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A Chinese worker uses the elevator of the 270-metre-high minaret at the construction site of the new Great Mosque of Algiers, called Djemaa El Djazair, which is being built by the China State Construction Engineering Corporation (CSCEC), and overseen by Algeria's National Agency for Realization and Management (ANERGEMA) in Algiers, Algeria February 7, 2017. REUTERS/Zohra Bensemra - RC190C8B5940
Op-Ed

Beijing strengthens its presence in the Maghreb

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Editor's Note:

This piece was originally published in French in Le Monde Diplomatique and has been translated in English and Arabic.

Upon welcoming Prime Minister Saad Eddine El-Othmani in Beijing on September 5, 2018, to commemorate the 70th anniversary of establishing relations between China and Morocco, President Xi Jinping stressed that his country “considers Morocco as an important partner in building the Belt and Road Initiative [BRI]” – the name by which the Chinese government calls its “new silk roads” project.

A few months later, in February 2019, the tourist town of Chefchaouen, in northern Morocco, was adorned with 1,500 red lanterns to celebrate the Chinese Spring Festival. That was something unheard of. The local press, which extensively reported on the event, did not hesitate to emphasize the gradual strengthening of the Chinese presence in Central Maghreb and, more generally, in North Africa.

Although the projects are still modest, countries such as Egypt, Algeria and Morocco have become part of China’s increasing engagement in this strategic region, located at the crossroads between the Middle East, Africa, Southern Europe and the Mediterranean. Key sectors in this growing footprint include trade, infrastructure development, port construction, as well as the launch of new maritime links, financial cooperation, tourism and manufacturing.

To distinguish itself from its Western competitors, Beijing relies on two major arguments. First, the official policy of non-interference in the internal affairs of the countries it is dealing with. This, for China, is an attractive alternative to the normative engagement that often characterizes cooperation with the United States and the European Union; Rabat, Tunis or Cairo sometimes find the association treaties signed with the Union to be too restrictive 1. The second argument is the pragmatism and opportunism of Chinese politics. Since decision-making is part of a highly hierarchical chain of command, investment choices can be quick, while in the West, validation often takes a long time. In addition, China boasts an unmatched ability to provide cheap financing and labor for infrastructure development – an area in which the United States and Europe cannot compete. This was the case, for example, during the construction of several thousand homes in Algeria between 2002 and 2010. From January 2005 to June 2016, China won 29 major contracts worth $22.22 billion.2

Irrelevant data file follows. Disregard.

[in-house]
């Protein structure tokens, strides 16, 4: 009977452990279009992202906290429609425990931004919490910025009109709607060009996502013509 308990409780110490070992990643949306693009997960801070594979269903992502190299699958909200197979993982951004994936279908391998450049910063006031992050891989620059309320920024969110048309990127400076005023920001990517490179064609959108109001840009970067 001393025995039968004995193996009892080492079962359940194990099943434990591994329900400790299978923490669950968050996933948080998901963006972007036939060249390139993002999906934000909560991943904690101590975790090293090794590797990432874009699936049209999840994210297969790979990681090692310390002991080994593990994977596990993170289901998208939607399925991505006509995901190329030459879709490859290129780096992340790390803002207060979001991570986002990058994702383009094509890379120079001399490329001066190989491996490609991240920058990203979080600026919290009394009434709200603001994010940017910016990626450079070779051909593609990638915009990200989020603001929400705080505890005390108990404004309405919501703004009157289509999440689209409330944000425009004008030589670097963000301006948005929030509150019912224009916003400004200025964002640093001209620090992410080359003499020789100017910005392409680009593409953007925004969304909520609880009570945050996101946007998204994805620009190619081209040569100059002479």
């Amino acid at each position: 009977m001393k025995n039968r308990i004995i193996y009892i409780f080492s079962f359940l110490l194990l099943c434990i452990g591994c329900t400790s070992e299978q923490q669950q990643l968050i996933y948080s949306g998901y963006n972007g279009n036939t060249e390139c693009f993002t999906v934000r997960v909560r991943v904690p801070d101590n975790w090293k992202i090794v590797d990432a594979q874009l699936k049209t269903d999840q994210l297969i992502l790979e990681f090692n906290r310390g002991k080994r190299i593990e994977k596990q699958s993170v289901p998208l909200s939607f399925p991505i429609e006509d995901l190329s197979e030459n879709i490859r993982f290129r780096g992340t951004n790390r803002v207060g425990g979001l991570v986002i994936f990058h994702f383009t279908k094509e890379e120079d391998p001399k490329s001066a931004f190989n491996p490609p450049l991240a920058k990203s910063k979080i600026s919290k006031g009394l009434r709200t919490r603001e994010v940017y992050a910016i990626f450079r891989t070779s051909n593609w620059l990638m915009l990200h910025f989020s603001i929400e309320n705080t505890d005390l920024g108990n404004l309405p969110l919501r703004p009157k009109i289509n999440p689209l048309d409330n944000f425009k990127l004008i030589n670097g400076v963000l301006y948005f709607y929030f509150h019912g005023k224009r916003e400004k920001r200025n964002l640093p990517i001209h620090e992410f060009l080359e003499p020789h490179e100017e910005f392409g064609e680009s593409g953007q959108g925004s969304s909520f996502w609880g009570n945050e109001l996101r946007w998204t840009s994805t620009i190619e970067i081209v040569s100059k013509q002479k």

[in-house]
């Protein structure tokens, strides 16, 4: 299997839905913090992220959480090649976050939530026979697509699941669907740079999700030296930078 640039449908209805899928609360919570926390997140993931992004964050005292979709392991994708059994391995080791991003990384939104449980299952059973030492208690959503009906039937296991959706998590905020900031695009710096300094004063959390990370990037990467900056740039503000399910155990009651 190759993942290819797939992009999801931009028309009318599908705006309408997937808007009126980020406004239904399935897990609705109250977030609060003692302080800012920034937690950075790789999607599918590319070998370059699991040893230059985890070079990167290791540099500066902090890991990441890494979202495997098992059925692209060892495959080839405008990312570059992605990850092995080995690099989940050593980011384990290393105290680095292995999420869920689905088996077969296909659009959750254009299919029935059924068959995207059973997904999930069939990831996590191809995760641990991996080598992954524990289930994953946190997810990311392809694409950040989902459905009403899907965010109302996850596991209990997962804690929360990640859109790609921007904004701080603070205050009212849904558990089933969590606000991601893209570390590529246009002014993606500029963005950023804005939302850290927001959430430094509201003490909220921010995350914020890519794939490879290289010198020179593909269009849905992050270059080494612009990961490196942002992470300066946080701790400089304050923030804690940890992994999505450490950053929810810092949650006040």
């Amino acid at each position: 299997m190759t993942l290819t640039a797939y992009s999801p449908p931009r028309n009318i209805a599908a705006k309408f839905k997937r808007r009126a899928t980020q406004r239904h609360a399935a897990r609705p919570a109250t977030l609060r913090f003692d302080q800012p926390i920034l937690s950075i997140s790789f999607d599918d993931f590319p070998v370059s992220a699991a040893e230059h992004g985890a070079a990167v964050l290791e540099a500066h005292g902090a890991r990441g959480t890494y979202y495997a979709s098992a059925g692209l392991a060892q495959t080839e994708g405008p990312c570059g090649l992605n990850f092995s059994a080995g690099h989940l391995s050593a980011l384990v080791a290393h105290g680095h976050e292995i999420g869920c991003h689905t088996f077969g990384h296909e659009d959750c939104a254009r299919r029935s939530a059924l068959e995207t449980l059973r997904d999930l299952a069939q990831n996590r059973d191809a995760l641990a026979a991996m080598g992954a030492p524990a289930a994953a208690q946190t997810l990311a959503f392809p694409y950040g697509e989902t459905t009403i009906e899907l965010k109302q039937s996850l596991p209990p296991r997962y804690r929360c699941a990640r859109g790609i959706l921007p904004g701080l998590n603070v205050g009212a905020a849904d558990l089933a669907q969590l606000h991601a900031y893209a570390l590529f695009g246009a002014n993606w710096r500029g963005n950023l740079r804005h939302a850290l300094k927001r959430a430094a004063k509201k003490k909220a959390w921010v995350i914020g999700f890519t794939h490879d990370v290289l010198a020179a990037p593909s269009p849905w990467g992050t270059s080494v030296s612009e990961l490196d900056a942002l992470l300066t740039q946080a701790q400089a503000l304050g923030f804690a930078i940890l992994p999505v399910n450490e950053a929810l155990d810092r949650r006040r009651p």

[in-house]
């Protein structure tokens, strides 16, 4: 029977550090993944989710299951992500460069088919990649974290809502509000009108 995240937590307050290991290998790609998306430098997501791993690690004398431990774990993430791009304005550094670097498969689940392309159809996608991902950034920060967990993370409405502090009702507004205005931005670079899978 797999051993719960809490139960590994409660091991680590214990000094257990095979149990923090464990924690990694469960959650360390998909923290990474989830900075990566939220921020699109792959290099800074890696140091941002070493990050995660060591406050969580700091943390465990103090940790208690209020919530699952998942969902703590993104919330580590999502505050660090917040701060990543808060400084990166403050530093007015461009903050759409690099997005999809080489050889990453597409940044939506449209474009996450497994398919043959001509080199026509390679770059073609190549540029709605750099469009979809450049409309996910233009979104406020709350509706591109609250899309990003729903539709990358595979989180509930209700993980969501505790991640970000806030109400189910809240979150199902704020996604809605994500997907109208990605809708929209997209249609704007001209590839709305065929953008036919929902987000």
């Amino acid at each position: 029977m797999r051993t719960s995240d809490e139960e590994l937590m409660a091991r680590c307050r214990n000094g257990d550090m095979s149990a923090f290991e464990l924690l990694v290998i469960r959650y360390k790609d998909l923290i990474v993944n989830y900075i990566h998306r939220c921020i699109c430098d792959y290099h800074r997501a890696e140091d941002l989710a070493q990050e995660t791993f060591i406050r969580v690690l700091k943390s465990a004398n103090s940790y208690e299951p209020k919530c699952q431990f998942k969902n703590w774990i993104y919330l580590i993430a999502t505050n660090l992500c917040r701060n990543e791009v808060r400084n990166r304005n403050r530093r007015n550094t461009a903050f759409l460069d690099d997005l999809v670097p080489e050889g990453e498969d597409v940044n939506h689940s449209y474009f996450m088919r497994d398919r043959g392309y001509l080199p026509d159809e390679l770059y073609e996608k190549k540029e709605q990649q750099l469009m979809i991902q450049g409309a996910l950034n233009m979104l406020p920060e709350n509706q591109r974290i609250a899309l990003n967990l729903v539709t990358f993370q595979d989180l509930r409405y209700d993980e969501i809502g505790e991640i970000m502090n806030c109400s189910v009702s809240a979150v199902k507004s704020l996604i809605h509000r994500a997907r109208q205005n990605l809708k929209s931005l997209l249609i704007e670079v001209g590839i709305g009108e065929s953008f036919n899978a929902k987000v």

China’s relationship with the countries of North Africa, especially Algeria and Egypt, began during the anticolonial struggle, stemming from an ideological support for national liberation movements. Notably, China was the first non-Arab country to recognize the Provisional Government of the Algerian Republic (PGAR, 1958-1962) and provided much-needed diplomatic support to the independence war led by the National Liberation Front (NLF, 1954-1962). Gamal Abdel Nasser was the first Arab and African leader to recognize the People’s Republic of China (PRC) in 1956. While China did not play as important a role as the Soviet Union, the PRC was a strong supporter of the Egyptian president during his many confrontations and arm-wrestling with the West.

But it was at the beginning of the millennium that China began to turn its attention toward this region for economic reasons. The BRI is a symbol of this shift. While South Asia has so far received the majority of BRI projects, the initiative’s expansion west, toward Europe and the Middle East and North Africa (MENA) region, is well underway. Beijing established a Comprehensive Strategic Partnership (CSP) with Algeria, as well as with Egypt in 2014, and a Strategic Partnership (SP) with Morocco in 2016. However, it is with Egypt that trade is most developed, with Chinese sales exceeding $8 billion a year. Capital flows also continue to increase. In November 2018, Secretary General of the Union of Arab Banks Wissam Fattouh noted that investments had reached $15 billion.3 They are officially intended to finance real estate and infrastructure projects for the new administrative capital northeast of Cairo, a petrochemical plant, a possible water treatment and storage station and a coal-fired power station.

Algeria is one of Beijing’s oldest and most important economic partners in the region. China is interested in the country’s vast oil and gas reserves. Chinese imports to this energy-producer are the highest in the Maghreb, recorded at $7.85 billion in 2018. China became Algeria’s top trade partner in 2013, surpassing France.  In Algeria, Chinese companies are primarily interested in the construction, housing, and energy sectors. Major construction projects, such as the Algiers Opera House, the Sheraton Hotel, the Great Mosque of Algiers and the East-West Highway, mark the landscape. These activities have brought in thousands of workers and merchants who have established a “Chinatown” in the district of Boushaki, in the eastern suburbs of Algiers. On several occasions, fights broke out with locals, particularly in the summer of 2009 and in the summer of 2016. This presence remains a recurring cause of tension.4